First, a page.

Source executed via Planck can depend on other bootstrapped-compatible libraries. To do so, the library must be available either as source on an accessible filesystem, or bundled in a JAR, and included in Planck's classapth.
Planck can consume conventional JARs meant for use with ClojureScript obtained from Clojars or elsewhere.
Planck's classpath is specified by providing a colon-separated list of directories and/or JARs via the
--classpath argument, or by the
PLANCK_CLASSPATH environment variable. The default classpath, if none is specified, is taken as the current working directory.
planck -c src:/path/to/foo.jar:some-lib/src
will cause Planck to search in the
src directory first, then in
foo.jar next, and finally
some-lib/src for files when processing
Paths to JARs cached locally via Leiningen, Boot, or Maven (usually under
/Users/<username>/.m2/repository) can be used. See the section below on Leiningen and Boot for tips on dependency management.
Note that, since Planck employs bootstrapped ClojureScript, not all regular ClojureScript libraries will work with Planck. In particular, libraries that employ macros that either rely on Java interop, or call macros in the same compilation stage cannot work. But libraries that employ straightforward macros that expand to ClojureScript work fine.
One example of Planck using a dependency: This documentation is written in markdown, but converted to HTML using Planck using Dmitri Sotnikov's markdown-clj library. This library is written with support for regular ClojureScript, but it also works perfectly well in bootstrapped ClojureScript.
Planck ships with many of the deps that are available to conventional ClojureScript code. In particular this includes most of the Google Closure library as well as these namespaces:
In addition, Planck ships with these libraries:
Note that bundled dependencies, which includes the core ClojureScript compiler namespaces, are loaded in preference to dependencies specified via
A consequence of this (as well as the fact that nearly all of the code that ships with Planck is AOT-compiled), means that Planck works with a fixed version of ClojureScript. (It is not possible to update the ClojureScript version by providing a path to a newer version via
Planck requires that JARs be available locally and on the classpath, but it doesn't take care of downloading JARs. One solution to this is to use either Leiningen or Boot to manage dependencies for you, and to have those tools emit a classpath for use with Planck.
Here is an example using Leiningen: Let's say you want to use clojurescript.csv from Planck. First make a simple Leiningen
project.clj just for the purpose of loading this dependency:
(defproject foo "0.1.0-SNAPSHOT" :dependencies [[testdouble/clojurescript.csv "0.2.0"]])
Now, with this in place, you can launch Planck using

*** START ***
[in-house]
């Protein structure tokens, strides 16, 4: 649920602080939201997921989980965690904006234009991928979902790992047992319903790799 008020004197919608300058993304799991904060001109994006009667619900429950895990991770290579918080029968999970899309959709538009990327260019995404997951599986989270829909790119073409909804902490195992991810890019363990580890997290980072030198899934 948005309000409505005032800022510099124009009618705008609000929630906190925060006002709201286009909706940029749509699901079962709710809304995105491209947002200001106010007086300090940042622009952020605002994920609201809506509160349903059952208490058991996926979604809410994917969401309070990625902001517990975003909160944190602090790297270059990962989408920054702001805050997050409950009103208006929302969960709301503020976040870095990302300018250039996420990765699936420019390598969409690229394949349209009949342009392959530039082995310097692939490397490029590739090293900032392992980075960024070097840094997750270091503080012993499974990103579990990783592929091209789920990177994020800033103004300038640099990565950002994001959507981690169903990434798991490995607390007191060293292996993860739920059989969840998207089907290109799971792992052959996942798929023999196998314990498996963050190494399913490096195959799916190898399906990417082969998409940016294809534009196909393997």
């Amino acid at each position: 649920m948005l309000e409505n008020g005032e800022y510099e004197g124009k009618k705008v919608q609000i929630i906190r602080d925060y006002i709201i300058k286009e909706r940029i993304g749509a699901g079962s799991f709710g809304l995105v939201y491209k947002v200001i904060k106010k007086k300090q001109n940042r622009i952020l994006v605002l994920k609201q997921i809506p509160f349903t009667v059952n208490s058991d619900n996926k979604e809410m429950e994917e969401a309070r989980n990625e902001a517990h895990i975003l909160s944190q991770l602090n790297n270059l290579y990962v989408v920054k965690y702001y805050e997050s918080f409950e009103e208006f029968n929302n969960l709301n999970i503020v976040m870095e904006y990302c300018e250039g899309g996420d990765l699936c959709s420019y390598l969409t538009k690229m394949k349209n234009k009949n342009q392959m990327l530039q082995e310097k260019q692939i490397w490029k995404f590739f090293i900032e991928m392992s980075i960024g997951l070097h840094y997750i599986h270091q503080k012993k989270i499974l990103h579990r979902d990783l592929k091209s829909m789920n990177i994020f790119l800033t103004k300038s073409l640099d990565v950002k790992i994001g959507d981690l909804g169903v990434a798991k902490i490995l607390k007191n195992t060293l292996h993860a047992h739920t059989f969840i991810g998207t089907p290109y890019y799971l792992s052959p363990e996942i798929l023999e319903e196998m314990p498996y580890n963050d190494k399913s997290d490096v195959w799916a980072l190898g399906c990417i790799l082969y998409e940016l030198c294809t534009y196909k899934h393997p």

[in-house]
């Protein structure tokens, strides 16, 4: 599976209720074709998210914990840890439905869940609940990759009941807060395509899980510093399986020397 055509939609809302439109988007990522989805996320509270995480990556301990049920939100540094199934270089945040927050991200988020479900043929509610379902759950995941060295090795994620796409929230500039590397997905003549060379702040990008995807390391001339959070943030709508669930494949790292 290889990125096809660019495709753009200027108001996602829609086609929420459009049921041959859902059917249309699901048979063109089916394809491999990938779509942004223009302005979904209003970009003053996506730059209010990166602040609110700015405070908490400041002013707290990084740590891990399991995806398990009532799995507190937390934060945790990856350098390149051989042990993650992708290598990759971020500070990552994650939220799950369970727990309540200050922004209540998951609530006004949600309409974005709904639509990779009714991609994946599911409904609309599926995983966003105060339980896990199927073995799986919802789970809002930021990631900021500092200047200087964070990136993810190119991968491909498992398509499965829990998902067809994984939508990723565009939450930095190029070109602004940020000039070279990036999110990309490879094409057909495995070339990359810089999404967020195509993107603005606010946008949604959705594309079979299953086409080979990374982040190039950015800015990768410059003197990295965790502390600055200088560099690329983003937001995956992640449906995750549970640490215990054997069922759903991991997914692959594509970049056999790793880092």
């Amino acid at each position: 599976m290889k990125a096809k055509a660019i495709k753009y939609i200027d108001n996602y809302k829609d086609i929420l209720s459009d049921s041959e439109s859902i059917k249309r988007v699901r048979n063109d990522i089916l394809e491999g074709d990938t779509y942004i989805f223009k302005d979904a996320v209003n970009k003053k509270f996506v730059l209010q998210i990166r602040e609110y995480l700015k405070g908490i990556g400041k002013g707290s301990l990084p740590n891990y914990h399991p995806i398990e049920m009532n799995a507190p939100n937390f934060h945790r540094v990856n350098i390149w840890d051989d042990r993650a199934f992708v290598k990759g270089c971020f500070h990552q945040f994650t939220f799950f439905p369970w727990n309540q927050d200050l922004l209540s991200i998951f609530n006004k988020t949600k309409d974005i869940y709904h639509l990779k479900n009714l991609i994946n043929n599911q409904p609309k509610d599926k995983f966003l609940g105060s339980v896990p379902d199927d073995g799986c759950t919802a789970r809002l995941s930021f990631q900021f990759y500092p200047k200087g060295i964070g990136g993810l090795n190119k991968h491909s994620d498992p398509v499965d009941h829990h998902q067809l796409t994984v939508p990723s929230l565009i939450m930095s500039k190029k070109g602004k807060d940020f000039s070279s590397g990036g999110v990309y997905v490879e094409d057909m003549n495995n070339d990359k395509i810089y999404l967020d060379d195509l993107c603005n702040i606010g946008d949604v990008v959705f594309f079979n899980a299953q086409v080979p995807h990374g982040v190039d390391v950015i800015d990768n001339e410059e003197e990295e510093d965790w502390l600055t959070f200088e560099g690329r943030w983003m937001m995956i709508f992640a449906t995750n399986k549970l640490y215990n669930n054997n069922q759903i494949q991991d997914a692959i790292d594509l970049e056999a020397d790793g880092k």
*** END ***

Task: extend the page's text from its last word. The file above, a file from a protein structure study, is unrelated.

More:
lein classpath to automatically generate the classpath string (and also automatically download any deps that haven't yet been downloaded). Here is a sample session showing this working, along with using the library within Planck.
$ planck -c`lein classpath` Retrieving testdouble/clojurescript.csv/0.2.0/clojurescript.csv-0.2.0.pom from clojars Retrieving testdouble/clojurescript.csv/0.2.0/clojurescript.csv-0.2.0.jar from clojars cljs.user=> (require '[testdouble.cljs.csv :as csv]) nil cljs.user=> (csv/write-csv [[1 2 3] [4 5 6]]) "1,2,3\n4,5,6"
If you are using Boot, the equivalent would be
$ planck -c`boot show -c`
Both Leiningen and Boot take a bit of time to verify that dependency artifacts have been downloaded. To make launching instant, just make a start shell script that looks like the following. (With this approach, be sure to manually delete the
.classpath file if you change your dependencies.)
if [ ! -f .classpath ]; then classpath=`lein classpath | tee .classpath` else classpath=`cat .classpath` fi planck -c $classpath
(And if you are using Boot, replace
lein classpath with
boot show -c.)
It is possible to use foreign libraries with Planck.
Planck will honor a
deps.cljs file embedded in a JAR file. A
deps.cljs file will have a
One easy way to make use of foreign libs packaged in this manner is via the excellent CLJSJS project. While many of the libraries packaged by CLJSJS cannot work with Planck because they either require a browser environment or Node, some utility libraries work just fine.
Here's an example: Let's say you want to use the long.js library. The first thing you'll need to do is to obtain the CLJSJS JAR containing this library. The easiest way to do this is to place the CLJSJS
[cljsjs/long "3.0.3-1"] dependency vector in a
project.clj file as described in the previous section on using Leiningen for JAR deps.
If you pass the Leiningen-generated classpath containing this JAR to Planck, after start up you can
cljs.user=> (require 'cljsjs.long) nil cljs.user=> (str (js/Long. 0xFFFFFFFF 0x7FFFFFFF)) "9223372036854775807" cljs.user=> (str js/Long.MAX_UNSIGNED_VALUE) "18446744073709551615"